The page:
RICHMOND, Va. -- We've all seen the signs advertising emergency room wait times, but what you will not see advertised is a situation three different women profiled by the CBS 6 Problem Solvers said they experienced. Each woman said they received a surprise bill in the mail after they gave birth or received emergency care at Henrico Doctor's Hospital, which is owned by the Hospital Corporation of America (HCA).
"I don't think it's right. "It seems really unethical," Liz Sussan said.
"I'm just a person stuck in the middle trying to be treated fairly," Lynette Jackson added.
"I did not pick to see this doctor," Lindsay Mosca said. "I went where you told me I had to go."
Mosca, Sussan, and Jackson all said the hospital is in network with their insurance, but at some point they were all treated, unknowingly, by an out-of-network doctor.
"When you're giving birth the last thing you're thinking about is wait, can I have your number to check and see if you're within network?" Mosca said.
Their stories sounded a lot like what experts called "balance billing."
"How common is this issue in Virginia?" CBS 6 Problem Solver investigator Melissa Hipolit asked Dr. Richard Szucs, President of the Medical Society of Virginia (MSV).
"I think it's quite common everywhere, not just in Virginia," Dr. Szucs replied.
Doctors, hospitals, and insurance companies all said they wanted to fix the problem, but none of the stakeholders can agree on a solution.
"This is a business model," Doug Gray, the Executive Director of the Virginia Association of Health Plans, said.
Gray's organization represents insurers like Anthem and Cigna.
He blamed hospitals and doctors for the surprise bills.
"Who hasn't seen a billboard with a short wait time of eight minutes to go into the ER? And then they expose you to someone they've hired from a national staffing company that they have not required be in network," Gray said. "That's setting you up to be balance billed, and it's wrong."
Julian Walker, the Vice President of Communications for the Virginia Hospital and Health Care Association, said insurers were to blame. He said insurance companies were trying to drive up profits.
"Why is it that the hospitals can't just say we require every physician working in our hospital to be in network?" Hipolit asked Walker.
"That could lead to an impact on patient access to care," Walker replied.
Walker said insurers do not include enough doctors "in network," so hospitals might not have enough doctors to staff a 24/7 operation if they could not use out-of-network doctors working for independent physician groups or third-party staffing companies.
"Many hospitals say to the people that they are contracting with to provide care in their facilities: we expect you to be in network with everyone we're in network with," Walker said. "But a hospital, or any other health care provider, can't mandate to the insurance company how broad or narrow the network is. The hospital isn't deciding this is the scope of the network, the insurance company is deciding the scope of the network."
So why are these doctors out of network in the first place?
Dr. Richard Szucs with MSV blamed insurers, suggesting they often do not want to pay a fair rate to the doctors.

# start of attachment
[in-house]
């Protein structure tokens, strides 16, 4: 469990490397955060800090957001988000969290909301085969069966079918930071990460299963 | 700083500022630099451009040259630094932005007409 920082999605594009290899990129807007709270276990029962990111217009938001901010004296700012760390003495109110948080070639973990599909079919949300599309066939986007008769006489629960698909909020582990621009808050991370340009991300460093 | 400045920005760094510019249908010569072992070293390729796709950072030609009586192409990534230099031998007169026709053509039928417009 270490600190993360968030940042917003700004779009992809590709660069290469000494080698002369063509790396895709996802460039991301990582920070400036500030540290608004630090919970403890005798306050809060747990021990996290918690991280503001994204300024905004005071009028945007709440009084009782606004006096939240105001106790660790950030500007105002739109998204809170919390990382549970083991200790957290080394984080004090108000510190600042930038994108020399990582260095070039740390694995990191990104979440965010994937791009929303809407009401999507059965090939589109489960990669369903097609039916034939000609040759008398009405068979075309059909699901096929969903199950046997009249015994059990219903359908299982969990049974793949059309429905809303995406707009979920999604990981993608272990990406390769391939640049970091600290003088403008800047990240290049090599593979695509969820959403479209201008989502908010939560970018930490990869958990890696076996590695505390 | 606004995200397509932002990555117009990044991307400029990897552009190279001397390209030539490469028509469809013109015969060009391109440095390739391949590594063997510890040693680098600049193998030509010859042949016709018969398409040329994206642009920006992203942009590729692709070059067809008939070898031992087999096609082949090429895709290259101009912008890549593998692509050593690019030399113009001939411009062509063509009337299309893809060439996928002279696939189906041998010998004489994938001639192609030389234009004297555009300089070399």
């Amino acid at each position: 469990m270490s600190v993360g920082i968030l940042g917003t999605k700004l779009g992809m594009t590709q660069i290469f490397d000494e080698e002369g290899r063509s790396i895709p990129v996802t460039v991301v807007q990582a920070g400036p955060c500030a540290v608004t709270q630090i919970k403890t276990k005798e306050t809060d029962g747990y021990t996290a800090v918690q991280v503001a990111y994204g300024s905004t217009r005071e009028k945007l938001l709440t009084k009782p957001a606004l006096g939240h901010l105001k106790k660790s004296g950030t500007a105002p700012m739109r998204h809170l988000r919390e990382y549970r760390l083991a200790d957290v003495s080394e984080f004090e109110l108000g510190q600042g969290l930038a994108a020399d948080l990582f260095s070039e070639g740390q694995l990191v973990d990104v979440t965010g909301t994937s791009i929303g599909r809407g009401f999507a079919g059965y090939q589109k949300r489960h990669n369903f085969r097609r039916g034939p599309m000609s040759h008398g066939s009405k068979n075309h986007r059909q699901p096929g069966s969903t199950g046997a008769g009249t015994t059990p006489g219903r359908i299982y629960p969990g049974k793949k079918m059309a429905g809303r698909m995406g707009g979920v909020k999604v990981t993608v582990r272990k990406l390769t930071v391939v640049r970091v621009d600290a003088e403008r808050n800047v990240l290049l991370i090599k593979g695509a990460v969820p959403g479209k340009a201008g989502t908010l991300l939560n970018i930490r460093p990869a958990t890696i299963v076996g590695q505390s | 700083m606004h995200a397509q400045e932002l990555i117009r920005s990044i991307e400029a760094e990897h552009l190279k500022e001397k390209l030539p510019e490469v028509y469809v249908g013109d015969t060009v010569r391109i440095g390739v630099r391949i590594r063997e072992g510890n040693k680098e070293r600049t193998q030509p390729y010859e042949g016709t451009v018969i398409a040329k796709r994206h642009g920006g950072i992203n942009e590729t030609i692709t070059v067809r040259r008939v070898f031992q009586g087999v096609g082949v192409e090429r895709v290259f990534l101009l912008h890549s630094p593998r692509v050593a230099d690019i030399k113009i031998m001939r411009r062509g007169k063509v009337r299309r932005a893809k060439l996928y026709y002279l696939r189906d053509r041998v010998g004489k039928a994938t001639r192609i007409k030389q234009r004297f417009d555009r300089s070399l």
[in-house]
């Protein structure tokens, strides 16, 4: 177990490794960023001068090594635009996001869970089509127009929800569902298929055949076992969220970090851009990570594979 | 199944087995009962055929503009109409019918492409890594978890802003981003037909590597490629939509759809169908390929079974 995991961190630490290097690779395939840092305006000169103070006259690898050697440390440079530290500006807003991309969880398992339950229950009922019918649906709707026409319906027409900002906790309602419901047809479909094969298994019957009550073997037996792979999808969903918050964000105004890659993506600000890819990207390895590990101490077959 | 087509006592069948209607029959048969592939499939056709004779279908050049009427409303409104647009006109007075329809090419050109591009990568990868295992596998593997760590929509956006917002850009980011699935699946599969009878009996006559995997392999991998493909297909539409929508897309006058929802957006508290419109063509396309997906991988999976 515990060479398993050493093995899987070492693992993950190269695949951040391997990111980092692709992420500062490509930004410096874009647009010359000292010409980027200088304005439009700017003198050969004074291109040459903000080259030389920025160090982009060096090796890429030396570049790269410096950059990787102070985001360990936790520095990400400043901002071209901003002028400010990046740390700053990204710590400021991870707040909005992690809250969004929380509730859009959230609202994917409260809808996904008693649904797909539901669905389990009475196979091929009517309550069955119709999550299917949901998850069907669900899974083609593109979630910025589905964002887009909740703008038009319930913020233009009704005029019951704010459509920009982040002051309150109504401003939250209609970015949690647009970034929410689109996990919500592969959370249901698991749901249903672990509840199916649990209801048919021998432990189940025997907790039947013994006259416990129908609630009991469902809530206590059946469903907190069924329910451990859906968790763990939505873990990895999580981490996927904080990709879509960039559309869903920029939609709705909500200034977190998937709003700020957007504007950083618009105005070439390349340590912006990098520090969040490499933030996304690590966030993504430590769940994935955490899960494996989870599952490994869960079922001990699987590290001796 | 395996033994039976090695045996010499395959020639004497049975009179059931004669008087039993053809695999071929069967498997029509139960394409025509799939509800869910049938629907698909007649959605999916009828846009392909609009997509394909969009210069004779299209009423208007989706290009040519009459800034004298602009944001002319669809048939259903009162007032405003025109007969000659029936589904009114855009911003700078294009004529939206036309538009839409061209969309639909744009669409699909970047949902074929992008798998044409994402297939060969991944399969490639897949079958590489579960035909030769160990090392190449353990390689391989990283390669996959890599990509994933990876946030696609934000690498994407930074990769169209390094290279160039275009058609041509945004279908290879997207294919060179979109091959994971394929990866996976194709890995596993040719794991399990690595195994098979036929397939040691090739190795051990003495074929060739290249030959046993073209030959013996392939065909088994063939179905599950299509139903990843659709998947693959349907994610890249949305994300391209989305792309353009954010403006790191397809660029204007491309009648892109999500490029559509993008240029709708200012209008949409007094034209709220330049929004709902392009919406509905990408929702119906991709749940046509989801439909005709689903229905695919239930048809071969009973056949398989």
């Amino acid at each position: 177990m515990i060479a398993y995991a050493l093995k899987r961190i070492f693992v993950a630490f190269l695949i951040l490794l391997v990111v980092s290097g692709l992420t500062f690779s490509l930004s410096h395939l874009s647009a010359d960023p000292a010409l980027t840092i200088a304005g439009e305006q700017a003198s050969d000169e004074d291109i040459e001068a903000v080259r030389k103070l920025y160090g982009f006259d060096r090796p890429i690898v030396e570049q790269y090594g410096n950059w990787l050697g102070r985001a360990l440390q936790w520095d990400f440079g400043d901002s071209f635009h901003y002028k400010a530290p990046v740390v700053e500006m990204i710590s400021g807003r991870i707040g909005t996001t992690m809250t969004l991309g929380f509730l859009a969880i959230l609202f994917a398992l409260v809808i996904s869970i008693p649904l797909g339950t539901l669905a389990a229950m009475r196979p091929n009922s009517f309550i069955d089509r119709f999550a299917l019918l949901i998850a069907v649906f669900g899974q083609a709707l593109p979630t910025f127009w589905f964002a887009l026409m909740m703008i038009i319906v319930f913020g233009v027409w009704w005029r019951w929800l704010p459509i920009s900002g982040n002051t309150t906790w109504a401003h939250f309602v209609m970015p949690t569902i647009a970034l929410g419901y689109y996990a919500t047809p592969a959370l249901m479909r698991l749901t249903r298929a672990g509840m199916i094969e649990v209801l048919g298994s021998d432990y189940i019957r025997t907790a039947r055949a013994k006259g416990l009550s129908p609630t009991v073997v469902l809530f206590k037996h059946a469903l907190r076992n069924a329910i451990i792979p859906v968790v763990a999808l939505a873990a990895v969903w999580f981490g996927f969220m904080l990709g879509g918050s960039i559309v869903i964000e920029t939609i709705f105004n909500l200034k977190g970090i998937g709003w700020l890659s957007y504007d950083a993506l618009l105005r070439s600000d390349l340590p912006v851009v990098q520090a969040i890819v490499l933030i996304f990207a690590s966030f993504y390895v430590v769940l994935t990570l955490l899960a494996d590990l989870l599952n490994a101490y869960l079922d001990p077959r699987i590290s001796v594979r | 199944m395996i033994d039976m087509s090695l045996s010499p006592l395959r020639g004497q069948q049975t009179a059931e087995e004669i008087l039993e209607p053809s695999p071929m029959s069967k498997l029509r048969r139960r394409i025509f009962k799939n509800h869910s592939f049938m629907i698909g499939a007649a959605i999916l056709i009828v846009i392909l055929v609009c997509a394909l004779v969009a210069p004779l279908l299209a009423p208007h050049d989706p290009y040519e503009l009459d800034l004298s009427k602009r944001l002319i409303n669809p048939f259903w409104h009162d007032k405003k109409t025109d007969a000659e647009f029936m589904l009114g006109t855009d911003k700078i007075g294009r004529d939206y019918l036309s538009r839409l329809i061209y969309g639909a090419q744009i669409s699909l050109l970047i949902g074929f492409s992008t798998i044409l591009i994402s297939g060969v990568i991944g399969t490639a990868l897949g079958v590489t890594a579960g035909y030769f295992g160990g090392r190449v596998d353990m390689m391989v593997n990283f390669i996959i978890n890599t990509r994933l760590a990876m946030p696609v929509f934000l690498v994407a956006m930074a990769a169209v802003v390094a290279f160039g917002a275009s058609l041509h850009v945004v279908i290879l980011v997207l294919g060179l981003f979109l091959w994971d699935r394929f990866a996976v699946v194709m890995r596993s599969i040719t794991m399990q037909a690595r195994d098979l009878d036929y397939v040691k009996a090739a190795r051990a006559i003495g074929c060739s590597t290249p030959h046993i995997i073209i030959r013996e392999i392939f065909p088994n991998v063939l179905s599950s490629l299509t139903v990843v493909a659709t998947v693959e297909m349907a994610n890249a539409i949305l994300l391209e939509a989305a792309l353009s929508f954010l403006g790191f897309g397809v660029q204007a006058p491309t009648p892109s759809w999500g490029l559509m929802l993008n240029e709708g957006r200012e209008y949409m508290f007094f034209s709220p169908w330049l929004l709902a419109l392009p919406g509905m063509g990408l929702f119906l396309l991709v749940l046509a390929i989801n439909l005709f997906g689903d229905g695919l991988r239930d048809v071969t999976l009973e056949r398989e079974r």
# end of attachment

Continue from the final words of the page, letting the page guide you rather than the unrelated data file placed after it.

"It would be like going into a restaurant and saying I'm going to give you $15, and I want a nice steak dinner and you have to take it, and that's not right," Szucs said.
But Gray claims physicians are making plenty.
"Are they paid poorly? No, they're not paid poorly," Gray said.
He points to a publication from the American College of Emergency Physicians that shows ER doctors in Virginia were the sixth highest paid in the nation, earning an average of $426,000 per year.
"From their perspective, they're suggesting doctors are making enough money as it is right now, so why do they feel like they need to go out of network to get fair compensation?" Hipolit asked Dr. Szucs.
"I think that's the only negotiating tool that physicians have with insurance companies, is to go out of network if they aren't in agreement with the rates insurance companies are proposing," Dr. Szucs replied. "Physicians want to provide quality care to patients and we want to be able to do that. If reimbursements go too low, physicians are going to have to decide that they can't care for the patient, or they're going to have to cut some corners and reduce quality, and we certainly don't want that."
Some states have already enacted solutions to balance billing, but state solutions do not apply to most people, so a federal solution is needed.
President Donald Trump has said Congress needed to act to stop patients from getting surprise medical bills. Melissa Hipolit traveled to Washington and sat down with Senator Mark Warner (D-Virginia) to find out what was being done to stop patients from getting surprise bills.
Senator Warner said his family also received a massive surprise bill recently. A bill the senator is now fighting.
"If you get these surprise bills you should try to fight them," Senator Warner said.
"What can the average person do when it comes to trying to fight these bills? Hipolit asked.
"Particularly if you have insurance, particularly if you're at a hospital or doctor or service that you think is part of your network, I think you need to say to the insurance company, no, I pay for this insurance," Warner replied.
Senator Warner told Problem Solver Melissa Hipolit what solution he supports and when he expects the problem to be solved. Watch that Problem Solvers Investigation next week on CBS 6 News at 11.